But Spirit is no HAL anyhow. Compared with the independent-thinking spaceship command system of the movie, the computer aboard each Mars rover is a relative dimwit. Scientists at the Jet Propulsion Laboratory, which is affiliated with NASA and the California Institute of Technology, had design objectives for the rovers that stressed the need for comparatively little computer power – less, in fact, than the laptop on which this report was written. The designers needed something straightforward, simple, direct and light enough to be hurled 35 million miles on a tankful of rocket fuel.
The “less is more” theory of computing works better on Mars than a recent “more is more” effort on Earth: a vehicle designed by some of the same scientists, with no limits on computer size or weight, went only a few miles before crashing last weekend in an attempt to travel from Barstow, Calif., to Primm, Nev., by remote control.
Granted, the Spirit rover didn’t work as well as expected in its initial Mars outings. “The problem was like one you’d have on your home computer,” Mr. Wright explained. “Its hard drive was full.” Once Mission Control figured out how to cleanse Spirit’s memory, control was restored.
To prepare for each day’s explorations, the drivers sit before twin computer monitors. For a multidimensional view of the terrain, each wears sophisticated goggles (more so than the plastic 3-D movie glasses that a prankster placed atop the monitors).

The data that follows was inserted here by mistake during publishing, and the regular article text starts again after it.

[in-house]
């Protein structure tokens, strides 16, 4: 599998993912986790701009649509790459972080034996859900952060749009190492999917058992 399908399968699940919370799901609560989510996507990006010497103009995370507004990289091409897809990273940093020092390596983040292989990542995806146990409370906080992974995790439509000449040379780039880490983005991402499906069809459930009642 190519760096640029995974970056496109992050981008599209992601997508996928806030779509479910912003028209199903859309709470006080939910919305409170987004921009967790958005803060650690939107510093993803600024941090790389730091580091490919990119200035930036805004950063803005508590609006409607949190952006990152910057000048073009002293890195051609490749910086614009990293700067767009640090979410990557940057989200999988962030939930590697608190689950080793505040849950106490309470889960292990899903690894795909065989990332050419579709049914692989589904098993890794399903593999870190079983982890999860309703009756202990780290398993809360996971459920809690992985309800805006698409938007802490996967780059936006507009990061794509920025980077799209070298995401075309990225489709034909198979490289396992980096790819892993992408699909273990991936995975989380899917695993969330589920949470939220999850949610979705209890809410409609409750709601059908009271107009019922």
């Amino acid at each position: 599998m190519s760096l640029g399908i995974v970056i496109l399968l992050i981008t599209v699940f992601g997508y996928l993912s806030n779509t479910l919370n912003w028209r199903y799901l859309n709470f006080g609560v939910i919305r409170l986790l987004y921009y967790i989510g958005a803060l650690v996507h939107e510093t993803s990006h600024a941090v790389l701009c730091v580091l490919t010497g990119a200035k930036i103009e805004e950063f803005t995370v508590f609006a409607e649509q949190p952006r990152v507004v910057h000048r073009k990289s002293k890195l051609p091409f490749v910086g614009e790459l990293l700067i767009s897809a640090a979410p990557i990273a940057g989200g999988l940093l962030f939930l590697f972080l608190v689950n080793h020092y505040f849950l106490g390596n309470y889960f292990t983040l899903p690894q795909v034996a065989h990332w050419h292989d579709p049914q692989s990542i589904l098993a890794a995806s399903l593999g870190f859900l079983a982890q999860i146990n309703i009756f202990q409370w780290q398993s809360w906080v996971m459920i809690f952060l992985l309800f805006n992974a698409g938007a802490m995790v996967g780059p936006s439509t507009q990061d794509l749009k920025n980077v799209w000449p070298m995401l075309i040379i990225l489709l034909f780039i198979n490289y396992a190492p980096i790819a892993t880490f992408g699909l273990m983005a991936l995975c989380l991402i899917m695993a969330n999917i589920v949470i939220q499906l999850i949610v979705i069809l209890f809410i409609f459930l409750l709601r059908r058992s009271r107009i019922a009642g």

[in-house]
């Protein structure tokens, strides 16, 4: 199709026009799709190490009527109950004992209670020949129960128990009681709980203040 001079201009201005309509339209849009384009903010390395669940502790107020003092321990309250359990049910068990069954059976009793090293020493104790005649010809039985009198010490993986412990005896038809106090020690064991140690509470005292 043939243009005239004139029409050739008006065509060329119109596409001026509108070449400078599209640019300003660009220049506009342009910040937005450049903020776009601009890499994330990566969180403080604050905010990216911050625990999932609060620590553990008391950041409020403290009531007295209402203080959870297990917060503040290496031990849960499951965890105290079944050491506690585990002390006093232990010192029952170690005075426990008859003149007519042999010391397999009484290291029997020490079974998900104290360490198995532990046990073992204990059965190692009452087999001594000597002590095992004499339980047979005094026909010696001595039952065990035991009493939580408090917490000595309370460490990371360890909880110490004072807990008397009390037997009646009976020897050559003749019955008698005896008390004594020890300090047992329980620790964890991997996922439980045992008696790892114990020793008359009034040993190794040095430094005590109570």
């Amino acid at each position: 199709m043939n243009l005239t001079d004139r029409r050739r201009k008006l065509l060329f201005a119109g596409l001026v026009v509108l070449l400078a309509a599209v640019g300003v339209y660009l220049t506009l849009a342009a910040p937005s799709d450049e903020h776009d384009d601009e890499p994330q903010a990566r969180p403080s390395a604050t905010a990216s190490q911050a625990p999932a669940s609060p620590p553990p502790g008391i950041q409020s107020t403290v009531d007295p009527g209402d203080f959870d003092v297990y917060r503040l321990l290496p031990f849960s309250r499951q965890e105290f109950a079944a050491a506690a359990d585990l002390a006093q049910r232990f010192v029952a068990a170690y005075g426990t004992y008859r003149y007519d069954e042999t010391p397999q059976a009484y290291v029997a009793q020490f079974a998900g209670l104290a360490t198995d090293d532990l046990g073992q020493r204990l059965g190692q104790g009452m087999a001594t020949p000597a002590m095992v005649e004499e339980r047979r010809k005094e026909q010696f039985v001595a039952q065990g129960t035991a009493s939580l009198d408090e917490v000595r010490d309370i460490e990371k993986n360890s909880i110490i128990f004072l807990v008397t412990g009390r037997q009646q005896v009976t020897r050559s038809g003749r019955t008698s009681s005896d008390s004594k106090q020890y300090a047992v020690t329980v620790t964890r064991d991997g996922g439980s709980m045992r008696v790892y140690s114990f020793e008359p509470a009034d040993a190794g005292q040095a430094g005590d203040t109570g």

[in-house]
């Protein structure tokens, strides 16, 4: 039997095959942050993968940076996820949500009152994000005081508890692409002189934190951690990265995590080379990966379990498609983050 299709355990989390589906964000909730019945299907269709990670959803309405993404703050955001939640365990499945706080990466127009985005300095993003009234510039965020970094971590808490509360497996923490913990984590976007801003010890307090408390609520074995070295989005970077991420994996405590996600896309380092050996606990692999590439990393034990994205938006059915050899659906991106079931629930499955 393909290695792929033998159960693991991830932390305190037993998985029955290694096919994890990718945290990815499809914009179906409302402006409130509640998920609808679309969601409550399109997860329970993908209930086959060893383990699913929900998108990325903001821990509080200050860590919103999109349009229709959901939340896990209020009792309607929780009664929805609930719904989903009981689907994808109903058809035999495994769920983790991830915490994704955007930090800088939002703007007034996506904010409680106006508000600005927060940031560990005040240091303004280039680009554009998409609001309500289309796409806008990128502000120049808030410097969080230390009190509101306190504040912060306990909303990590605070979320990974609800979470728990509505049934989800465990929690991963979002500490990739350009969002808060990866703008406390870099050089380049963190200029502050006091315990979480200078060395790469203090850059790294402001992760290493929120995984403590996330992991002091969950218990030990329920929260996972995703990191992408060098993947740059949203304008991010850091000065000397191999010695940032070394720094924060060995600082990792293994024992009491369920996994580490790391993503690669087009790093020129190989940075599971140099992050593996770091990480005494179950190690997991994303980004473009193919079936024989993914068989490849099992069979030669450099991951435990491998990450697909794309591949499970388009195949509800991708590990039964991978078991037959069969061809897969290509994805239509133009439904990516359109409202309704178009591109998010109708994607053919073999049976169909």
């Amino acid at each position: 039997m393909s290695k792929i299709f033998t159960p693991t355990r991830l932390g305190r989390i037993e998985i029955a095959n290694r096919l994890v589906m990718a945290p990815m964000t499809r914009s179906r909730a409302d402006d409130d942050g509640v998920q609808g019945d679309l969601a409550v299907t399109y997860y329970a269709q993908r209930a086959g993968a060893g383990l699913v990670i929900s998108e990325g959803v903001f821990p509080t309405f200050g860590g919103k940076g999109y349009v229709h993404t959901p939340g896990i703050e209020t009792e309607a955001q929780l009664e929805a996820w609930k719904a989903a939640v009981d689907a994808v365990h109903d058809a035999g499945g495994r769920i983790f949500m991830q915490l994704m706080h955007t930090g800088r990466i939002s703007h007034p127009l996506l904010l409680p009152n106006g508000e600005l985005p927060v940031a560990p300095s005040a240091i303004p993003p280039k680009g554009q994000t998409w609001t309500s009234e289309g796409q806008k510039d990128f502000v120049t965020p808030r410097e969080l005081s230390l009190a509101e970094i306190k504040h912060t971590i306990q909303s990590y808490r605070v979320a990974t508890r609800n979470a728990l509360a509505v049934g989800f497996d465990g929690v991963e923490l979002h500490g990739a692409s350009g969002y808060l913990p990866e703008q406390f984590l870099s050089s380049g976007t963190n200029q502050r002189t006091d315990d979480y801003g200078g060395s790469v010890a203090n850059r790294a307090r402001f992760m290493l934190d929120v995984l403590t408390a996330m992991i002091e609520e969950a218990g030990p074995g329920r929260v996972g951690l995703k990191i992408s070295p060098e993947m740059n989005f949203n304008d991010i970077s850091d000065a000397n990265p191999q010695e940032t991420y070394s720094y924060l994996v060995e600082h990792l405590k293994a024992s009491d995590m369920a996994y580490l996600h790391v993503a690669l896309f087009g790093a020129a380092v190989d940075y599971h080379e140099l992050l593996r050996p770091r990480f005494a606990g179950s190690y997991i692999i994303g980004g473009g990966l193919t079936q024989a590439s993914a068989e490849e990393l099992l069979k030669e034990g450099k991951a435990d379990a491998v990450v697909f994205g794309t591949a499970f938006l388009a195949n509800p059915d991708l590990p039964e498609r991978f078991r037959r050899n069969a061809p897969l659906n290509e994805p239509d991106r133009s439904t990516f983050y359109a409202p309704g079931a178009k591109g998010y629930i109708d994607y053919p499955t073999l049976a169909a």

“Looks like Barstow,” a visitor said of the Martian view, to which Mr. Wright replied: “Yeah, there’s the outlet mall over there.” Driving a rover involves little more than uploading a batch of command macros (control M is a right turn) to Mars each morning. Each Mars morning, that is.
A day on Mars is 20 minutes longer than one on Earth, and the earthbound crew lives on Martian time during the mission. Each day, they go to work at progressively later times. “Even on your days off, you have to stay on Martian time,” Mr. Wright said. “So you wind up visiting a lot of all-night diners, watching bizarre movies on cable.”
Many of the laboratory’s scientists own fast sports cars. (Mr. Wright has a Corvette.) Their need for speed may be intensified by days spent driving rovers around at considerably less than 1 mile an hour.
Each Rover runs on six 20-watt direct-current motors capable of generating a whopping 0.06 horsepower, powered by lithium-ion batteries recharged by solar panels. The batteries are stored in a warm electric box that keeps them toasty enough to maintain a charge. Batteries tend to lose power faster in a cold climate, like that of Mars.